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Surround Sound for Stereo Music…Sacrilege??

by August 19, 2016

Surround sound processing for stereo music has been around since the early ‘70s and it even survived the quadraphonic era. With surround sound decoding technologies like DTS:X and Dolby Atmos today's 3D sound technologies are, putting it mildly, spectacular! If you have recently upgraded your system, this might be a good time for you to try some of your stereo recordings in surround sound…

Recently I was reading a white paper on surround sound, because, let’s face it, I have no life. While marveling at the author’s considerable expertise on the subject, I started to notice a few areas where he and I disagreed. For one, the article dealt almost entirely with motion picture surround technologies, and it barely mentioned surround sound for music. Next I noticed that the piece only seemed to authenticate surround sound that is encoded and then decoded. The author derisively referred to multi-channel surround sound gleaned from a 2-channel stereo source as “fake stereo.” Actually, “fake stereo” was a real thing, and it had nothing to do with surround sound. “Duophonic” was a process used in the ‘60s and ‘70s where a monaural recording was split in half, and one channel was delayed, bass was reduced in one channel, and treble was reduced in the other. The result was always hideous, but at least, technically, there were now two different channels. True surround sound processed from a stereo source, however can be quite nice. I fully realize that many of you who consider yourselves purists would never listen to stereo music in surround. I totally get that.  I don’t listen in surround the majority of the time, but there are times when it really works well.


A little surround sound history…music preceded movies in the home surround market…

I was fortunate enough to have worked with some heavyweights in the area of analog surround from the 1980’s and on.  The surround sound units themselves were called “processors” because they took a stereo signal and generated (processed) a three, four, or five channel surround field from those two channels. In those early days of what would become surround sound, the source material we played was stereo music from records or (later) CDs. Cassettes often had phase issues that messed up the surround matrix. It was only after the advent of the stereo VCR that movies at home could be enjoyed in surround sound, as primitive as it was. The caveat was you needed two channels to create surround. Around 1984, VCRs were not only stereo, but also hi-fi, and a very satisfying surround field could be generated from a stereo VCR tape. This was essentially the beginning of home theater. In 1982, Dolby Surround was introduced. It was a primitive matrix that had three front channels and a single surround channel, often split into two rear surround speakers. Separation between front and rear channels was about 3 dB; not very much. Previous to this same period, I was selling and installing systems that used active matrix processors with actual steering logic, and full-range, stereo rear channels. The imaging was dramatic, but not seamless and not without annoying audible artifacts. It worked fairly well on music and stereo movie soundtracks. While Dolby Surround was simply “better than nothing,” having an active matrix and full-range, stereo surround channels was far superior for listening to music in surround sound.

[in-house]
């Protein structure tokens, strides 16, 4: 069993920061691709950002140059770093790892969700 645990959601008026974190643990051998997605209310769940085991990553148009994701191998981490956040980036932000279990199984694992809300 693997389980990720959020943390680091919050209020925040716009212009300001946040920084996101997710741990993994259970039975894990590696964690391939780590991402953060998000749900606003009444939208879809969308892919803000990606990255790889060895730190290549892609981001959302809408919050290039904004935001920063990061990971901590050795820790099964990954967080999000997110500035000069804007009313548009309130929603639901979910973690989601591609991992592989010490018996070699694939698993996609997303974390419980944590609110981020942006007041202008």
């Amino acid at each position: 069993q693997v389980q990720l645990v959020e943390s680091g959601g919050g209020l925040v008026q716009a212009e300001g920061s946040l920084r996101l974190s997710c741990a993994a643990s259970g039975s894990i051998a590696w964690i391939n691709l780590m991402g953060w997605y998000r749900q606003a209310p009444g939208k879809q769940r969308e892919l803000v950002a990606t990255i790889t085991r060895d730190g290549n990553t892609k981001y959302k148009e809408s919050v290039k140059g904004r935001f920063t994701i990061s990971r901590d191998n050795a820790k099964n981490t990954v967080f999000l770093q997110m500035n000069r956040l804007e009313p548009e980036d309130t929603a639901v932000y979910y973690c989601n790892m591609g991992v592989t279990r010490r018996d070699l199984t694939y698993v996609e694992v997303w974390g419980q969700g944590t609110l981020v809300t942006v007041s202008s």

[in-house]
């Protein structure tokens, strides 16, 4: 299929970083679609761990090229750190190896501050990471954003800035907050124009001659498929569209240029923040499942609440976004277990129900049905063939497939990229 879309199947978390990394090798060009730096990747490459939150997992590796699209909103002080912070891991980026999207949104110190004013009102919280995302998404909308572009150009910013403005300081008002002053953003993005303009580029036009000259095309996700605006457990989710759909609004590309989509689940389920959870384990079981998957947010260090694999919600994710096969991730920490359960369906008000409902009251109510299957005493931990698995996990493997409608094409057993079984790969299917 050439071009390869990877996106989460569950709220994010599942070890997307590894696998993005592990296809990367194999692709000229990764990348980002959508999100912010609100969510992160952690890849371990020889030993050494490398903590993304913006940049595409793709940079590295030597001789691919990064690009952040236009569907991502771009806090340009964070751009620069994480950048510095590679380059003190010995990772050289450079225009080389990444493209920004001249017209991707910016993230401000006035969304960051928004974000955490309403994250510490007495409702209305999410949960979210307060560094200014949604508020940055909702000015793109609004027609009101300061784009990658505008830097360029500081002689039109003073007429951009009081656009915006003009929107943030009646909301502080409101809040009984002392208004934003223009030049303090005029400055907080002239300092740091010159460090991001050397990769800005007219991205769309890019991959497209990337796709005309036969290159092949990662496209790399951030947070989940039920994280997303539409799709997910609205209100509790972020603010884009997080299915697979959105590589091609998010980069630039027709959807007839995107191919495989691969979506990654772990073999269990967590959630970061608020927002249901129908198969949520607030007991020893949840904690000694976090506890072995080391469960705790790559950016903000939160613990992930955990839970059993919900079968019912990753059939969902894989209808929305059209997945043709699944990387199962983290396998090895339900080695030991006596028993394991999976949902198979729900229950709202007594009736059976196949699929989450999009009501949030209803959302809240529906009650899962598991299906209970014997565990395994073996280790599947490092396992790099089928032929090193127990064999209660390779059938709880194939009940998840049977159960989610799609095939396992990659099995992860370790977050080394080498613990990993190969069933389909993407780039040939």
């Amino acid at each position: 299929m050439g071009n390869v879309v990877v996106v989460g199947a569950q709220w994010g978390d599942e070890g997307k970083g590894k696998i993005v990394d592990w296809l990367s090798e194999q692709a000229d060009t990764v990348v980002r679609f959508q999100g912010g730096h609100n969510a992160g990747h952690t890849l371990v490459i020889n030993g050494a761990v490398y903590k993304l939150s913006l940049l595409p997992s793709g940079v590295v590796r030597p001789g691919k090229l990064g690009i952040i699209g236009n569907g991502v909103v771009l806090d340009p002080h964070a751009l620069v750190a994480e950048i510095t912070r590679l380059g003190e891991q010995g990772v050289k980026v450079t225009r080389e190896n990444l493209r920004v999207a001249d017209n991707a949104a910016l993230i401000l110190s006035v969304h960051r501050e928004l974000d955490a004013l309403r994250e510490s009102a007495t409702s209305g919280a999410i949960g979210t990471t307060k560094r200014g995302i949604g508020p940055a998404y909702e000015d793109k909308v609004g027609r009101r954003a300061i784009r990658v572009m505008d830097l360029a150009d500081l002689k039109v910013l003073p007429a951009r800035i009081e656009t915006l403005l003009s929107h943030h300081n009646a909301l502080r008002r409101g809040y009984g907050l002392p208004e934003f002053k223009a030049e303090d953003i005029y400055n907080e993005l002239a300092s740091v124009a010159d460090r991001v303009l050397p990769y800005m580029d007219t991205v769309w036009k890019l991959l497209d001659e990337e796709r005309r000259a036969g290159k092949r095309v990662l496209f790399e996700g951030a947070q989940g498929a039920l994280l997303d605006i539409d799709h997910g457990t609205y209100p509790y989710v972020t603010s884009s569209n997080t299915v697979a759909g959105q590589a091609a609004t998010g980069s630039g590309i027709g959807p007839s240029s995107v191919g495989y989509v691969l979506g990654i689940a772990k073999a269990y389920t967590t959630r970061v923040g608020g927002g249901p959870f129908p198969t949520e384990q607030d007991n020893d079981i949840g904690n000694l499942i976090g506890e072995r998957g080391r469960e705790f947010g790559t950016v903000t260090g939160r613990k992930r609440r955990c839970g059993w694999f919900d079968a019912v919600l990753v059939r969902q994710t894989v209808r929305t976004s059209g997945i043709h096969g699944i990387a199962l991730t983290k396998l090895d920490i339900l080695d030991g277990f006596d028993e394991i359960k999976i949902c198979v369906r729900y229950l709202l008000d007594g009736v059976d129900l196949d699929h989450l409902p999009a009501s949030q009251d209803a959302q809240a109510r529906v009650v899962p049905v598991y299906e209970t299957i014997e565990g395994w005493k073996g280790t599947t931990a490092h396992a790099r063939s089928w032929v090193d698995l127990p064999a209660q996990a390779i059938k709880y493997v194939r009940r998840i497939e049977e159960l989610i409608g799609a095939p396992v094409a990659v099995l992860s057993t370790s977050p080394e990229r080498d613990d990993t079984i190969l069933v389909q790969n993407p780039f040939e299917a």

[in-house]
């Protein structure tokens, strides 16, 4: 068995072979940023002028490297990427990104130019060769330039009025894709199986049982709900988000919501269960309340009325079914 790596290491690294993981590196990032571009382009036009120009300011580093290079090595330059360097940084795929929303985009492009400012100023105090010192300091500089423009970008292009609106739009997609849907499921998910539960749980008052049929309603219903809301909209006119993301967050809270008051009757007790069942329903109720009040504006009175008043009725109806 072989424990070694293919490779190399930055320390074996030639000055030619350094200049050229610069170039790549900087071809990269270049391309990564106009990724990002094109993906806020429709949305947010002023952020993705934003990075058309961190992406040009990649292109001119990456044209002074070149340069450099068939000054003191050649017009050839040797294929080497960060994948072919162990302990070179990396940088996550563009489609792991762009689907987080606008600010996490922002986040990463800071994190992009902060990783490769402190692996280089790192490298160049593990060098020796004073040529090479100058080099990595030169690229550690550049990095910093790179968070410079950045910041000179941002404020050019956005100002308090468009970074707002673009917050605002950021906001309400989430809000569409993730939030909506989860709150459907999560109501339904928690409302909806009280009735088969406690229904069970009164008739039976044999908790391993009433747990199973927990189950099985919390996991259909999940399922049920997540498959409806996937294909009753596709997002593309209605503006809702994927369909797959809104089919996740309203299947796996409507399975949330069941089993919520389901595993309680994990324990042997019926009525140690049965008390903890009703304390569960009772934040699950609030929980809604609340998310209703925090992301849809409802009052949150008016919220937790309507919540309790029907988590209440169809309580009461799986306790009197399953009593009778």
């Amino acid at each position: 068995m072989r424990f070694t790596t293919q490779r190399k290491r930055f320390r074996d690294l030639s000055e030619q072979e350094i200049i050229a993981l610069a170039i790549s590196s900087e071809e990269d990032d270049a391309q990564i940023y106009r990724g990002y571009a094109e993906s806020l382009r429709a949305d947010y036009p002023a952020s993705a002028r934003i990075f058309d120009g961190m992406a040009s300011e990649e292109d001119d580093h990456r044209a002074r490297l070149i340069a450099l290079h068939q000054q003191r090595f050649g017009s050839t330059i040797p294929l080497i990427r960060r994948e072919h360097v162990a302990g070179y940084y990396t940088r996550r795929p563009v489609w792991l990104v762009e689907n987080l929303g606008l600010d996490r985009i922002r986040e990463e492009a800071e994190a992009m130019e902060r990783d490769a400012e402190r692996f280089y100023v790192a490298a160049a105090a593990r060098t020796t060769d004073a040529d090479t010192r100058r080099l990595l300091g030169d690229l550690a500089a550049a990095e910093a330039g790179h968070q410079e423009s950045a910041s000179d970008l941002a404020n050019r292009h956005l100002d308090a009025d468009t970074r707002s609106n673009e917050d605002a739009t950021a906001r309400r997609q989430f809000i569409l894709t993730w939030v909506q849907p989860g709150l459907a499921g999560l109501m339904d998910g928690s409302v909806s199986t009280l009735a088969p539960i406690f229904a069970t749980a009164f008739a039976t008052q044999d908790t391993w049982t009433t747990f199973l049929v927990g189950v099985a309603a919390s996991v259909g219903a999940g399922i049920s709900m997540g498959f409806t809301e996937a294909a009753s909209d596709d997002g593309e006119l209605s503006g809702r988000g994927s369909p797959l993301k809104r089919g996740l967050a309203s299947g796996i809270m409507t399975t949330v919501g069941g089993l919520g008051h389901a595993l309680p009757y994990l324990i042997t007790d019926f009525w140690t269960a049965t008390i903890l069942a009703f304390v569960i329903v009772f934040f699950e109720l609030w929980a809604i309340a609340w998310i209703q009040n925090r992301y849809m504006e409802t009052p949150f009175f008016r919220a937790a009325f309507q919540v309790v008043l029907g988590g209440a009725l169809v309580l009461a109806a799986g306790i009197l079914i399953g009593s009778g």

In 1986, Dolby Pro Logic was launched. It derived a center channel to go with the left and right channels, and it still had a bandwidth-limited single rear channel. The attack and release times of the steering logic were slowed down to make it smooth during movie pans. The image was center-heavy, and while it worked okay on movies, nailing the dialog to the center of the screen, it was not especially suitable for music. The original Pro Logic was very conservative in its implementation, and not very exciting. Despite their artifacts when playing movies, I found Jim Fosgate’s Tate 101A and Charlie Wood’s Audionics Space & Image Composer far superior to Pro Logic on stereo music sources, as well as on most movies. These two processors were introduced way back in 1978, and they were both based upon the Tate chipset. You may have noticed this was eight years before Dolby Pro Logic was launched.

There was (and still is) a faction of music lovers and audiophiles who prefer to listen to at least some music in surround sound. Although some listeners will recoil, a good argument can be made for listening in surround, as long as it’s done properly. There are also recordings that are encoded in various forms of surround sound that are then decoded. They’re actually encoded in surround sound, with five or more discrete channels. This article is not about that encoded program material; it is about stereo recordings, only. And most of us own hundreds of records and CDs in stereo. Many of them can benefit from being played back in surround.

Dolby Pro Logic II…one giant leap for mankind…